Chef or Ansible? Terraform or Pulumi? Python or Ruby? Last9 or Last9? The debate is endless. While exploring the landscape of these tools is impossible in a single blog post – it is worthwhile thinking about why there are so many options in the SRE toolchain. At times the tools are inadequate and the other times our usage of old tools is inadequate with the modern times.
Why does that happen ever so often? Well, because you cannot teach an old horse new tricks. Speaking of horses…
What if we told you that the mindset of building new tools has an age old link to the story of a horse who could do arithmetic?
Say Hi To Clever Hans
People usually brush it off as a joke. Just like all the people in Germany did, back in the 1900s. So, his trainer, the great mathematician, Wilhelm von Osten, decided to take him on a tour.
Try asking Hans a question yourself. Go ahead, he won’t bite.
So How Would Clever Hans Do It?
How could a horse solve arithmetic questions?
Would you believe if we tell you that you actually gave the answer away?
Clever Hans could read the emotions of the person asking him the questions. Based on their feelings, Hans could judge how close he was to the answer.
People have a hard time believing this!
So there were numerous experiments conducted. And the results were mind-boggling.
Hans got 95% answers correctly when the evaluator was in front of him and delivered 5% accuracy when the evaluator was behind him or somewhere Hans could not see.
How cleverly Hans performed depended on the person asking.
How Does This Relate To SRE Tools
We are conditioned to scope problem domains by the metrics we know. We know the knowns and our existing SRE toolchain does a very good job of validating them. In that sense, existing metrics are our tells and our tools are like Clever Hans, which happily tap away to verify what we know. What existing tools or limited metrics don’t tell us are hidden anomalies that manifest as faint glimmers in incidents when we are in fire fighting mode.
A single node failure of a standalone 3 node load balancer app has vastly different implications than a single node failure in a system where the faulty node has both upstream and downstream dependencies. Similarly, if you did not have distributed tracing, how would you map a request journey in a microservices based system? Systems evolved, problems evolved and hence tooling evolved. In the absence of tooling that evolves with problems, we are fooling ourselves to believe that our alarms cover the whole outage domain, akin to saying that Clever Hans knows math.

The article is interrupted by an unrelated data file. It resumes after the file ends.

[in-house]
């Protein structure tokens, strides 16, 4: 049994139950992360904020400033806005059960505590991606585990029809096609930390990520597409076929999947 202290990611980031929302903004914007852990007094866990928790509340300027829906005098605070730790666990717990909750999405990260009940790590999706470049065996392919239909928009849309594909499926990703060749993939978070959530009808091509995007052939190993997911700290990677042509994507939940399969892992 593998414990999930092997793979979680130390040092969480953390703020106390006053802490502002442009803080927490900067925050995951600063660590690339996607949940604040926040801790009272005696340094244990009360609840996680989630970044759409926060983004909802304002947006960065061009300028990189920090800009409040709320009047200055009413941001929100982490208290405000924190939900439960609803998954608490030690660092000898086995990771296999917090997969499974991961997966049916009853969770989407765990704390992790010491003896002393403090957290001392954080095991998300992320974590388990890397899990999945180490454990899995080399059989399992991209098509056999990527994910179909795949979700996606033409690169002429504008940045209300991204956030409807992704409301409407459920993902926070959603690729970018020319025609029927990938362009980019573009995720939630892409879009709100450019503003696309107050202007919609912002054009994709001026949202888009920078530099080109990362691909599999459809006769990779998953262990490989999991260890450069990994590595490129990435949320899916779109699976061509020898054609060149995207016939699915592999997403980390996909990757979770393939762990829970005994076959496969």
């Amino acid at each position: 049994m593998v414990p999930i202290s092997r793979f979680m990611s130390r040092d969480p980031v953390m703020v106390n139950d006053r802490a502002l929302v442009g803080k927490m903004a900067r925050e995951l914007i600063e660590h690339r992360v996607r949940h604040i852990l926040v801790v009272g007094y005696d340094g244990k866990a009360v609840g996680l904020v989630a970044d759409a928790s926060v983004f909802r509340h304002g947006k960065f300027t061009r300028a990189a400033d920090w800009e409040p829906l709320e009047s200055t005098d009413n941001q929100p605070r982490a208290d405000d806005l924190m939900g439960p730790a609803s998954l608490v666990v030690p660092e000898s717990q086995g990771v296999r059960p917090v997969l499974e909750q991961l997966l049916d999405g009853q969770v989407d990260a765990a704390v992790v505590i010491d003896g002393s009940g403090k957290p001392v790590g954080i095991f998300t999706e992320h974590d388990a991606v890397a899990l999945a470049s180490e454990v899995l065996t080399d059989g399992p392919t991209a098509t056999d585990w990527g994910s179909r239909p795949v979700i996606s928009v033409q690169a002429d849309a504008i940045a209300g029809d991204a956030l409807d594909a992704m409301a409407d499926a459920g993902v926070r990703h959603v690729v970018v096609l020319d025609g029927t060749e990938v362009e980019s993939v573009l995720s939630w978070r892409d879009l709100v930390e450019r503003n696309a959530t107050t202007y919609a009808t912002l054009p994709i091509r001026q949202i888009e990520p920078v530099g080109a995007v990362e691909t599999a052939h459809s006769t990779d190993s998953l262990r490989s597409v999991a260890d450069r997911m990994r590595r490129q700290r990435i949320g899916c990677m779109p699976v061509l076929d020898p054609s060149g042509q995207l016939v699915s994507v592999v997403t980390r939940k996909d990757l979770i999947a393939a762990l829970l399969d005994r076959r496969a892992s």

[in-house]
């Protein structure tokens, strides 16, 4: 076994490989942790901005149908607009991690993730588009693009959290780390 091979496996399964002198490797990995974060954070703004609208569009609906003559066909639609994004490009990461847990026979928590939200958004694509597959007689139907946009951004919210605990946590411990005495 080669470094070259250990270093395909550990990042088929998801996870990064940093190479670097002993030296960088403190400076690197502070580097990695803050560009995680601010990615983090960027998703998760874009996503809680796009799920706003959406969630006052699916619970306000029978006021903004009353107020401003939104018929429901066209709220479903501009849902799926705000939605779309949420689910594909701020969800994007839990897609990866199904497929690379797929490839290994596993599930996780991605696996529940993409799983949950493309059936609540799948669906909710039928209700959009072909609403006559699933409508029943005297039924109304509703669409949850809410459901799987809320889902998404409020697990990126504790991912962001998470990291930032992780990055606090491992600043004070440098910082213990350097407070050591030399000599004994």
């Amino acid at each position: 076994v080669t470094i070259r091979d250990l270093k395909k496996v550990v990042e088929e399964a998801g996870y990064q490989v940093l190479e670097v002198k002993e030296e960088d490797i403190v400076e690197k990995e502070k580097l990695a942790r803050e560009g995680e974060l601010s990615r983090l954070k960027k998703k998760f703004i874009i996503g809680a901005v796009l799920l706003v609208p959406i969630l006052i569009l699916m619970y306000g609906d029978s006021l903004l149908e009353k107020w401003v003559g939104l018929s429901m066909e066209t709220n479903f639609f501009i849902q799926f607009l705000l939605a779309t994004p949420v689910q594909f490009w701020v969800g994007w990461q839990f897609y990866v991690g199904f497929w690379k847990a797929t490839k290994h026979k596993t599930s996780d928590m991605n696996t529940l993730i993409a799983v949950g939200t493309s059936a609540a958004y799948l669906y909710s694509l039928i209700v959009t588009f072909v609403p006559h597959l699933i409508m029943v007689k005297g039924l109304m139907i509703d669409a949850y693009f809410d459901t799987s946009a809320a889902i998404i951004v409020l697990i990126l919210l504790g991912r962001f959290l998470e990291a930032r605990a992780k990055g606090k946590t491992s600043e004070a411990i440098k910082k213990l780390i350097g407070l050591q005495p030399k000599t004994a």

Making Clever Hans do math is impossible, but choosing tools that solve today’s problems and anticipate near future needs is tractable. Staying in lockstep with the problem domain of system as it evolves is key. Detecting where your existing tooling falls short and filling those gaps is a learnable skill. During that process, you will realize that marrying your existing toolchain or shoehorning problems to fit a familiar tool is counter productive.
So do you adopt every shiny new tool that shows up on hackernews? No. Exploring a tool to do a test run is one thing, ensuring enterprise adoption across teams is another. Weigh the benefits against the switching cost. Is it worth switching if the system you are solving problems for is sunsetting in the next 3 months? Conversely, isn’t it worth evaluating a CI/CD tool if your team is spending most of their time doing manual deployments? These are real questions that go beyond the shimmer of superficial concerns like – Is it written in my favourite programming language? Is it the next best thing I could put on my resume?
- Know your Clever Hans toolchain. Put on your poker face and ask hard subjective questions.
- Bend the solutions to your problem, not new problems to old solutions.
- Own your toolchain and not the other way around.
- If the only tool you know is a hammer, everything will look like a nail. Identify those hammers. Be on the lookout for power drills.
Update: We had some really interesting discussions with the SRE community on reddit around this post. We got some really good feedback that helped us enrich the post content. Turns out that you can teach an old horse new tricks! Check them out – here